4. PR culture in politics: As stated above, the PR culture in politics contributes vastly to the influence of the wealthy on the political scene. By outlawing party-political advertising and purely PR-related appearances (national talk shows, etcetera), we would cut the amount of cash that goes into advertising a candidate, and thus make the election less dependent on who has the money to advertise.
Candidates would then be forced to travel around their prospective constituency more, have more public debates with their opponents, engage more with local people, etcetera.
Thus the people would get to know candidates and their policies better, the culture of pure personality would be crippled, and we would move a step closer to democracy.
5. Broadly centralised regimes are a problem, as they rarely reflect the will of the people that they are so disconnected from. We should further de-centralise most of the day-to-day running of our nations. Local government should have far more power, and local government representatives should be the ones to get together and decide national policy. The overriding national executive should be reduced to performing a purely administrative role, in other words, devoted purely to keeping local-level government running smoothly.
Then, we'd be a step closer to democracy, as local representatives would have more leeway to perform the will of their local electorate.
6. Major party affiliations are a canker on democracy. Both our nations define themselves by party affiliations to some extent, but whenever I've been in the US I've been shocked at how strongly the line between "democrat" and "republican" is drawn.
Of course, in reality both major parties in both our nations are merely two arms of the "business party". So defining yourself as "left" or "right" is meaningless and counter-productive.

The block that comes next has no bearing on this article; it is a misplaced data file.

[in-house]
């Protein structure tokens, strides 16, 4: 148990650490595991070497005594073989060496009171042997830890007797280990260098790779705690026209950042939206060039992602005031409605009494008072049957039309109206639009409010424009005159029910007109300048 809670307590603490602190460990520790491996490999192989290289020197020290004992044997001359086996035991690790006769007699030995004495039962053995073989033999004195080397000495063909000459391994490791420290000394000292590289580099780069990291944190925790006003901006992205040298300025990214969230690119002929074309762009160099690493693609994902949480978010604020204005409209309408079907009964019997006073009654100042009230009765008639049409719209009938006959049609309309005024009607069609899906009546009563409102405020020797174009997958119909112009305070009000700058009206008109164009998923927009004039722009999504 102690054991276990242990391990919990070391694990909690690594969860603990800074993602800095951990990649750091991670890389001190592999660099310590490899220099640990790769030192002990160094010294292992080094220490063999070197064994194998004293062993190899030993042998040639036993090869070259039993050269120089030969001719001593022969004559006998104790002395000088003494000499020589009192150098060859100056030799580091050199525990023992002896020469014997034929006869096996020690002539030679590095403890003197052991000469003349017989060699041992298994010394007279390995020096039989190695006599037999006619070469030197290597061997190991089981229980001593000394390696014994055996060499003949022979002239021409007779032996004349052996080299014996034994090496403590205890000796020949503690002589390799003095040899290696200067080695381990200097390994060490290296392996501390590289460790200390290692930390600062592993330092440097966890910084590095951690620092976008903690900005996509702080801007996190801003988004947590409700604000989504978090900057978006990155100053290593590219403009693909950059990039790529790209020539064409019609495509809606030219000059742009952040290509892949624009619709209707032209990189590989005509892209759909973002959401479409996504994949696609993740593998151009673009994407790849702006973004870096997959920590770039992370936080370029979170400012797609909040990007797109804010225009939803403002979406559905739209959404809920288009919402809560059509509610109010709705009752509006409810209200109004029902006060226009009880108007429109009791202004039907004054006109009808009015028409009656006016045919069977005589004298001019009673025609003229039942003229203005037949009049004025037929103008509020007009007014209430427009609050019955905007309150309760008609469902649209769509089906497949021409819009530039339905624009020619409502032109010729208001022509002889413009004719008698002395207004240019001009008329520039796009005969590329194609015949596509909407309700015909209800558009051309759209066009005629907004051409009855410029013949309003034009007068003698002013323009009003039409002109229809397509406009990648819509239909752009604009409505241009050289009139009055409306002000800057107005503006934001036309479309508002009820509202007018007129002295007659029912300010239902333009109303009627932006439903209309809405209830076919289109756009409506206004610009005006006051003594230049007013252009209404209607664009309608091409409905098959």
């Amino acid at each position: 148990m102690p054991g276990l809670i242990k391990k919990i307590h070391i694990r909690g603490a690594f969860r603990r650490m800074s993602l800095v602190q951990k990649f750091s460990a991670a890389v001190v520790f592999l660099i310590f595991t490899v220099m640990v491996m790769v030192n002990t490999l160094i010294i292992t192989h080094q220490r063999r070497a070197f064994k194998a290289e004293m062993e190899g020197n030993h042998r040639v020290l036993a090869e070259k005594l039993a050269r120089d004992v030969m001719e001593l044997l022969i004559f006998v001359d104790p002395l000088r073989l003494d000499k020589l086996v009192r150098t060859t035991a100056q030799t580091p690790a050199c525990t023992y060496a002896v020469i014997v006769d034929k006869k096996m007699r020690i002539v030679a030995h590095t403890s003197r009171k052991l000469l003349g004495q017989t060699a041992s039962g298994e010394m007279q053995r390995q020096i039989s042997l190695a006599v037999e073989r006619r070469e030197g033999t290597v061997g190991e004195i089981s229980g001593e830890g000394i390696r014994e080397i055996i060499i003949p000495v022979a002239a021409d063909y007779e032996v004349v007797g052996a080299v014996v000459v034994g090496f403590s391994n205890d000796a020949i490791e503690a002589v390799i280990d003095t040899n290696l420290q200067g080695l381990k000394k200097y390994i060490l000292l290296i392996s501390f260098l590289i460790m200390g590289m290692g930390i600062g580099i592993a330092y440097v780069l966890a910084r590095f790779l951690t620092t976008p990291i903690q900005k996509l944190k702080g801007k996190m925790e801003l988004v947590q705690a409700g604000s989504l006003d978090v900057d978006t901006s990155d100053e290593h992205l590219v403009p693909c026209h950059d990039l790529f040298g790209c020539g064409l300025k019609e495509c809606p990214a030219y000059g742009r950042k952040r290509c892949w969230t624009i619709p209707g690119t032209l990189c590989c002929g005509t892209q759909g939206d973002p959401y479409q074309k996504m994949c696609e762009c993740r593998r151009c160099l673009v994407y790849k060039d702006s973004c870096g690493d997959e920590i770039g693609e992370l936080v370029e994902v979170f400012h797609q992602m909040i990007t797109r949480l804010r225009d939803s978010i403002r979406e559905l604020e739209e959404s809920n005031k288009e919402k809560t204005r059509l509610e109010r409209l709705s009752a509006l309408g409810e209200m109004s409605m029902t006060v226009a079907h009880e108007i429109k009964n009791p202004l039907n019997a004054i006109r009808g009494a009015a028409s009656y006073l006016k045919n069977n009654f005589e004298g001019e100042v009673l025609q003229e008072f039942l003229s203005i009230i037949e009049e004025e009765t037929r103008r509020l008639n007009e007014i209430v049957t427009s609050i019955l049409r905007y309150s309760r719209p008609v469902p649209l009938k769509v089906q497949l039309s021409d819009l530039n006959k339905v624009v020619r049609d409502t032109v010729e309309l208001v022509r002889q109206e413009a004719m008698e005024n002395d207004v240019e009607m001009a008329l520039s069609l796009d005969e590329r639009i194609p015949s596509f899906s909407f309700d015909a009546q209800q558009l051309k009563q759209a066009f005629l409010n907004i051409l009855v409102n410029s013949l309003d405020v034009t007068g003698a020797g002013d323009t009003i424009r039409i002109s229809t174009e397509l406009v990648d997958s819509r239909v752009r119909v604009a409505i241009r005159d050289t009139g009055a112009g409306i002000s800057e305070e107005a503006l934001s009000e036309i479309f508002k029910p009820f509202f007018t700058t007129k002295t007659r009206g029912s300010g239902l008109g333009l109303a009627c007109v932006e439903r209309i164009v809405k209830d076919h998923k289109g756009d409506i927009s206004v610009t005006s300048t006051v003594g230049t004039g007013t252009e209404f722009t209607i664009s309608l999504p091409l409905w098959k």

Furthermore, parties have to have "leaders", and leaders focus attention onto one individual, and away from the party. This is a bad thing, as it gets the people looking at one man with limited power, when they should be looking at a party
with a great deal of power. So we have a "culture of individuals" in politics, which merely functions as a distraction from the truth.
By totally abolishing party affiliations, individual local representatives would no longer be forced to go along with the will of their party, but would instead go along with the will of their people
. A fully independent system of representation might well be more expensive and time-consuming to run than a major-party system, but expense is hardly an issue when you're striving for such an important thing: democracy.
So any one of these changes would move us closer to democracy. All of these changes at once would result in quite a democratic system, with people involved with their politicians at a local level, with politicians elected in a more fair and balanced way, with politicians performing the will of their constituents and ONLY the will of their constituents, with the will of each district combining to form the will of the nation, and would result in a nation which really WOULD have a moral right to lecture the rest of the world on freedom and democracy. We currently have no such right.
Could we make it work? We'd have to try to find out. But our current system doesn't "work", unless you happen to be one of the financial elite. Which, judging by the fact that we're all on the internet... we probably are. However, the fact that I do pretty well out of a corrupt system doesn't mean I want it to continue. I have morals, after all.